How? Higher resistance. It can also hurt other parts inside, especially needle bearings..
Not sure where you get info, but here is some facts-
Early/original Jeep Quadratrac, chain runs all the time, has a "center diff." with limited slip clutches, use a tractor oil, light weight, with friction modifiers. Originally was mineral oil, I think. About the weight of 10w motor oil.
NP203, used in may trucks, many years. Full time AWD, but, also can be positive locked. Has center diff., no clutches. Uses 10-30w motor oil.
NP205, as big and heavy as a 203, but is all "gear to gear. Used in the same trucks as 203,optional. Uses 75-90 gear oil.
all NP and BW (new process/new venture, Borg Warner) that have a chain, use atf-- Except-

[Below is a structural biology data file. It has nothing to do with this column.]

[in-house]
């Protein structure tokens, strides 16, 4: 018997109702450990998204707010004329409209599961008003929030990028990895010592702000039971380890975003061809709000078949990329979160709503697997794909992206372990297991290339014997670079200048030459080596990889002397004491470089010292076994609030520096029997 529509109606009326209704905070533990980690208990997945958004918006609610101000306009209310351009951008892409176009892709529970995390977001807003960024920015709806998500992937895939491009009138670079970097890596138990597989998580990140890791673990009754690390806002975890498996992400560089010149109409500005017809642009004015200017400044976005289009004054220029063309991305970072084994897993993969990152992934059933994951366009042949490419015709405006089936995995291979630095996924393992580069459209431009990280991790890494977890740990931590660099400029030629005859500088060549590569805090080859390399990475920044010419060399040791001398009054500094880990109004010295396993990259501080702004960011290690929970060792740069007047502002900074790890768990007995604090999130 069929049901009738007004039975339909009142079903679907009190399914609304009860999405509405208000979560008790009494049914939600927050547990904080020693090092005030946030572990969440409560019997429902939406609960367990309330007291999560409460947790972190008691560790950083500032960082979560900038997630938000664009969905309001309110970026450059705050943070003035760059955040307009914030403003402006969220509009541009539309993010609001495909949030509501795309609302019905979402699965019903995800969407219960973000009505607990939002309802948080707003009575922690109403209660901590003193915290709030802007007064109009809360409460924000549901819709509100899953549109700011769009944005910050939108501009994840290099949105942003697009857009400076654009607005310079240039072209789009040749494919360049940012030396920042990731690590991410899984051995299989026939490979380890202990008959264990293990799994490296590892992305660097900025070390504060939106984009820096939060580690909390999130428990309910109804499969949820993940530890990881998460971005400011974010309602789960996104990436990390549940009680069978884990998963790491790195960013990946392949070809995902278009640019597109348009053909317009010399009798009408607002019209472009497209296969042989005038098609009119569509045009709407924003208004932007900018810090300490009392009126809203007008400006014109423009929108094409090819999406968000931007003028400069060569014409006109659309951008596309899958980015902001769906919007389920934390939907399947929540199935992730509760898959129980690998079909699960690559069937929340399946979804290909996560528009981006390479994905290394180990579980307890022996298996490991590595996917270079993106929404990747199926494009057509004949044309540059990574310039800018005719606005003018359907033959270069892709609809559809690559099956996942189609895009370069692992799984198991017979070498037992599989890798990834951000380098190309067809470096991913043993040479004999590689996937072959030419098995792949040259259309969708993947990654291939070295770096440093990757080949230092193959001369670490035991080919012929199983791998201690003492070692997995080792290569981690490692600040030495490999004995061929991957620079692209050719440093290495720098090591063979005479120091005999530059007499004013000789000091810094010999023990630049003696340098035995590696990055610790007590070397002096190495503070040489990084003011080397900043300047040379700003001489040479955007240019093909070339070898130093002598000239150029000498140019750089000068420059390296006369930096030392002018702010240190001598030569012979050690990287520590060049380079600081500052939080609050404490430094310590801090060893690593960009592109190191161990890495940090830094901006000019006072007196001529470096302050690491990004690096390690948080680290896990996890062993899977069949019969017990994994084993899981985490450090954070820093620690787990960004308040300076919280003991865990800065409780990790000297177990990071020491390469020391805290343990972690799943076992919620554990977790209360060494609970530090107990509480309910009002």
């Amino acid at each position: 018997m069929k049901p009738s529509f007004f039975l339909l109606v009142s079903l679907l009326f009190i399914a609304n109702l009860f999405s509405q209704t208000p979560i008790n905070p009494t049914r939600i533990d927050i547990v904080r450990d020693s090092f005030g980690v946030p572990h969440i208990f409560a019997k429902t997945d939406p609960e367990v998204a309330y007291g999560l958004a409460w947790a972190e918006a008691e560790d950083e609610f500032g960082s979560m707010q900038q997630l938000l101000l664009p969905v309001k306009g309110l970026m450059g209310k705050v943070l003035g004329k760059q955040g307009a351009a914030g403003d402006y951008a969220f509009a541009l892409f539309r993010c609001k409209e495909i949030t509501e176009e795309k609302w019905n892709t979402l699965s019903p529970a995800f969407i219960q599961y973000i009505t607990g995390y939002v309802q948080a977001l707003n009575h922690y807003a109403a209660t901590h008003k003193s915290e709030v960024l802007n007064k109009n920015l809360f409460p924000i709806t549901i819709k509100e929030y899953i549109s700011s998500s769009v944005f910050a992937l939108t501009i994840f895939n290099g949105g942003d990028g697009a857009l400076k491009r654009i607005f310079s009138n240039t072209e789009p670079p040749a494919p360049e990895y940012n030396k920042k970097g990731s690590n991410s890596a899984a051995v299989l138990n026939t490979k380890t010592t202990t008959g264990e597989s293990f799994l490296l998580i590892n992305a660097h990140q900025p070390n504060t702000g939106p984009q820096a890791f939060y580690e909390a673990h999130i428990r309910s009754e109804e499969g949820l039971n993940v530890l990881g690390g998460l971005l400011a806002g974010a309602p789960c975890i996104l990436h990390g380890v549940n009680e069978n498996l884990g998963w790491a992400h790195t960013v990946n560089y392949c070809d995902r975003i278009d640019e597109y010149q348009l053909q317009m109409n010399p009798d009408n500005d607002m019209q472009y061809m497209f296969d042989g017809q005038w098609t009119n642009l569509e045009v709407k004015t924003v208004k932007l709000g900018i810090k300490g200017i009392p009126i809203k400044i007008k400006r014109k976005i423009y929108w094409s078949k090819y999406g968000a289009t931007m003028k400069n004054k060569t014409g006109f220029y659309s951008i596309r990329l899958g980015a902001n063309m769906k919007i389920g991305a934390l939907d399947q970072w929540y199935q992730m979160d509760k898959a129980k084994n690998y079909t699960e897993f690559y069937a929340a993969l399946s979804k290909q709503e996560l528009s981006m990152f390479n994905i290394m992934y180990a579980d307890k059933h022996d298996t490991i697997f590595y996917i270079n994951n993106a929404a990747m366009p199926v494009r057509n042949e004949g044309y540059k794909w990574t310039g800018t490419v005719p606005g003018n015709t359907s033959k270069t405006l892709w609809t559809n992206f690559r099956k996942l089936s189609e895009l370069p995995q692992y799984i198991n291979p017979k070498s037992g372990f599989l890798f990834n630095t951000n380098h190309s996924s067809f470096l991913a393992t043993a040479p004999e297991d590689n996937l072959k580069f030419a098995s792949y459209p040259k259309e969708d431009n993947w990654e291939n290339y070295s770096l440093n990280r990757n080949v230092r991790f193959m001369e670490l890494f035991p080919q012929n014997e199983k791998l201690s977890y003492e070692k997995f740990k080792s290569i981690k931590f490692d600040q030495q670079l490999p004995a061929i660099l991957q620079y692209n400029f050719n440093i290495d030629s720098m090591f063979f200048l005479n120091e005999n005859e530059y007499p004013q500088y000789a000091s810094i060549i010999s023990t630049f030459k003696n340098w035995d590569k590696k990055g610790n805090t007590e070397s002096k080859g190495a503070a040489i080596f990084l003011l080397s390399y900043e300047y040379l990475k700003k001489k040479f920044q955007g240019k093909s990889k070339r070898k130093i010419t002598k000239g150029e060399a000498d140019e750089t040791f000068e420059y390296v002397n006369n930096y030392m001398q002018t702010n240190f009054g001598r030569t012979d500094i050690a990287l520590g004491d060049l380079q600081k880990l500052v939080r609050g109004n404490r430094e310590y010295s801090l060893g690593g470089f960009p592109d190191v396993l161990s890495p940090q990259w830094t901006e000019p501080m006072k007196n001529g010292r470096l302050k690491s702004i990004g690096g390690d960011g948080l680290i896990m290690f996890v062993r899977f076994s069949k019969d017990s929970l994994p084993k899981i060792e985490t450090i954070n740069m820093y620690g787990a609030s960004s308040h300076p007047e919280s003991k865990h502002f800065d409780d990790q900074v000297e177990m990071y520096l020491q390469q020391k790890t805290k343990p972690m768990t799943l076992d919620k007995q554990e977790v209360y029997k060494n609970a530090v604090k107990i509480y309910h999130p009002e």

The NP used in newer gm's, 99 up astros, and some full size, any that have the electric motor that applies the clutch pack when slipping is measured, use Autotrak II fluid. Which is a very lightweight atf with lots of friction modifiers.
Basically, if it is after 1985, and has a aluminum case, it's a 98% chance it uses ATF.
Now, some of the bigger trucks still use a big, heavy gear to gear case, f500's and up, and such and use gear oil.
Subaru and audi, a "center diff. transfer case, with clutches that can be locked--use ATF.
The bottom line, if it has a chain, it does not use gear oil. Now there maybe an exception out there, but I have not seen it. And I've been working on these things most my life. Right now, sitting in yard, early Quadratrac, np203, np231, BW4472(all AWD astros, 90-98), and a NV136, 99-05 astros,AWD.
Woops, forgot camper truck--NP241